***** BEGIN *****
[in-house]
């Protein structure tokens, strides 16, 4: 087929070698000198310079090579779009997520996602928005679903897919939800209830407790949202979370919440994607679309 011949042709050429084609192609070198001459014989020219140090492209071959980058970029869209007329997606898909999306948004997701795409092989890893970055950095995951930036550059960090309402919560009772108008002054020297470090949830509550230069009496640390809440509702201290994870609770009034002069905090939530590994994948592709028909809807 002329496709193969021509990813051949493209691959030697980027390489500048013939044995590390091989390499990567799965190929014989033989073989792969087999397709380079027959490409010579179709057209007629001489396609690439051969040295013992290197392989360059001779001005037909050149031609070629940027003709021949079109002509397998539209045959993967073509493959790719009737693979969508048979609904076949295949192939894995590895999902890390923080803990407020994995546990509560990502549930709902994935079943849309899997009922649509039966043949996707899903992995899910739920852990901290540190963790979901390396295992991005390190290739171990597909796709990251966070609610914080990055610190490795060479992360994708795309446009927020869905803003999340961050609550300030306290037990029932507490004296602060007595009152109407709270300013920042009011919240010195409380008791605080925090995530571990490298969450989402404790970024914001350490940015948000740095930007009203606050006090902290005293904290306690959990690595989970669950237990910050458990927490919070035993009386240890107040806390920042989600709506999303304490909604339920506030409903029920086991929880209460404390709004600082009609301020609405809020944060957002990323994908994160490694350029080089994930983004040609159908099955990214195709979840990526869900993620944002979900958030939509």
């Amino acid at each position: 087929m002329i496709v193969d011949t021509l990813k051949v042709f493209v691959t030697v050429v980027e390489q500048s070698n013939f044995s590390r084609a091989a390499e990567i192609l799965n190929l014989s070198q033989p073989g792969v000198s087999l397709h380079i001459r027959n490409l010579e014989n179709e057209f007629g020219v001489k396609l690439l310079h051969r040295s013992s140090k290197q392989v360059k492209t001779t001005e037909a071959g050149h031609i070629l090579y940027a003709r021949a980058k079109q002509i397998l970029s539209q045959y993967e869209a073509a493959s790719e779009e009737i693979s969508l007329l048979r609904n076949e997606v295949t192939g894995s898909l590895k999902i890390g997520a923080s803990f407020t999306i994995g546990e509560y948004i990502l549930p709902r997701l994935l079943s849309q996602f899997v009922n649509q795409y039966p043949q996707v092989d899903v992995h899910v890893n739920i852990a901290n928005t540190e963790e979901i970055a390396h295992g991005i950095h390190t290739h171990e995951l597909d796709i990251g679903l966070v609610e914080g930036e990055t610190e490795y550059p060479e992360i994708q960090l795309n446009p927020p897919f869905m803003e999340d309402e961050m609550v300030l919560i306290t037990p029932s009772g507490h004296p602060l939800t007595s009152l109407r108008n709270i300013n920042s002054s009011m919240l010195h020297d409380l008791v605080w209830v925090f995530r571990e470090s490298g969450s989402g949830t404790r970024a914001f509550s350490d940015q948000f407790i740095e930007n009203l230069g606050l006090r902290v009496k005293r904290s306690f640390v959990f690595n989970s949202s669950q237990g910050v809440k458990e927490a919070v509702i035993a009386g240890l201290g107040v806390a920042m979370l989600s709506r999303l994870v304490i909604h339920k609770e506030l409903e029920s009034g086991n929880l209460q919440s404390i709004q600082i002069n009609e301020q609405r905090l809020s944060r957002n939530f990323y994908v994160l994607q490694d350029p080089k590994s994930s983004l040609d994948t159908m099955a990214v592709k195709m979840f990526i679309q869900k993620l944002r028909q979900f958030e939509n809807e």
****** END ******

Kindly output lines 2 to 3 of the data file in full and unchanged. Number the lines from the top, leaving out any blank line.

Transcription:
């Protein structure tokens, strides 16, 4: 087929070698000198310079090579779009997520996602928005679903897919939800209830407790949202979370919440994607679309 011949042709050429084609192609070198001459014989020219140090492209071959980058970029869209007329997606898909999306948004997701795409092989890893970055950095995951930036550059960090309402919560009772108008002054020297470090949830509550230069009496640390809440509702201290994870609770009034002069905090939530590994994948592709028909809807 002329496709193969021509990813051949493209691959030697980027390489500048013939044995590390091989390499990567799965190929014989033989073989792969087999397709380079027959490409010579179709057209007629001489396609690439051969040295013992290197392989360059001779001005037909050149031609070629940027003709021949079109002509397998539209045959993967073509493959790719009737693979969508048979609904076949295949192939894995590895999902890390923080803990407020994995546990509560990502549930709902994935079943849309899997009922649509039966043949996707899903992995899910739920852990901290540190963790979901390396295992991005390190290739171990597909796709990251966070609610914080990055610190490795060479992360994708795309446009927020869905803003999340961050609550300030306290037990029932507490004296602060007595009152109407709270300013920042009011919240010195409380008791605080925090995530571990490298969450989402404790970024914001350490940015948000740095930007009203606050006090902290005293904290306690959990690595989970669950237990910050458990927490919070035993009386240890107040806390920042989600709506999303304490909604339920506030409903029920086991929880209460404390709004600082009609301020609405809020944060957002990323994908994160490694350029080089994930983004040609159908099955990214195709979840990526869900993620944002979900958030939509």
């Amino acid at each position: 087929m002329i496709v193969d011949t021509l990813k051949v042709f493209v691959t030697v050429v980027e390489q500048s070698n013939f044995s590390r084609a091989a390499e990567i192609l799965n190929l014989s070198q033989p073989g792969v000198s087999l397709h380079i001459r027959n490409l010579e014989n179709e057209f007629g020219v001489k396609l690439l310079h051969r040295s013992s140090k290197q392989v360059k492209t001779t001005e037909a071959g050149h031609i070629l090579y940027a003709r021949a980058k079109q002509i397998l970029s539209q045959y993967e869209a073509a493959s790719e779009e009737i693979s969508l007329l048979r609904n076949e997606v295949t192939g894995s898909l590895k999902i890390g997520a923080s803990f407020t999306i994995g546990e509560y948004i990502l549930p709902r997701l994935l079943s849309q996602f899997v009922n649509q795409y039966p043949q996707v092989d899903v992995h899910v890893n739920i852990a901290n928005t540190e963790e979901i970055a390396h295992g991005i950095h390190t290739h171990e995951l597909d796709i990251g679903l966070v609610e914080g930036e990055t610190e490795y550059p060479e992360i994708q960090l795309n446009p927020p897919f869905m803003e999340d309402e961050m609550v300030l919560i306290t037990p029932s009772g507490h004296p602060l939800t007595s009152l109407r108008n709270i300013n920042s002054s009011m919240l010195h020297d409380l008791v605080w209830v925090f995530r571990e470090s490298g969450s989402g949830t404790r970024a914001f509550s350490d940015q948000f407790i740095e930007n009203l230069g606050l006090r902290v009496k005293r904290s306690f640390v959990f690595n989970s949202s669950q237990g910050v809440k458990e927490a919070v509702i035993a009386g240890l201290g107040v806390a920042m979370l989600s709506r999303l994870v304490i909604h339920k609770e506030l409903e029920s009034g086991n929880l209460q919440s404390i709004q600082i002069n009609e301020q609405r905090l809020s944060r957002n939530f990323y994908v994160l994607q490694d350029p080089k590994s994930s983004l040609d994948t159908m099955a990214v592709k195709m979840f990526i679309q869900k993620l944002r028909q979900f958030e939509n809807e």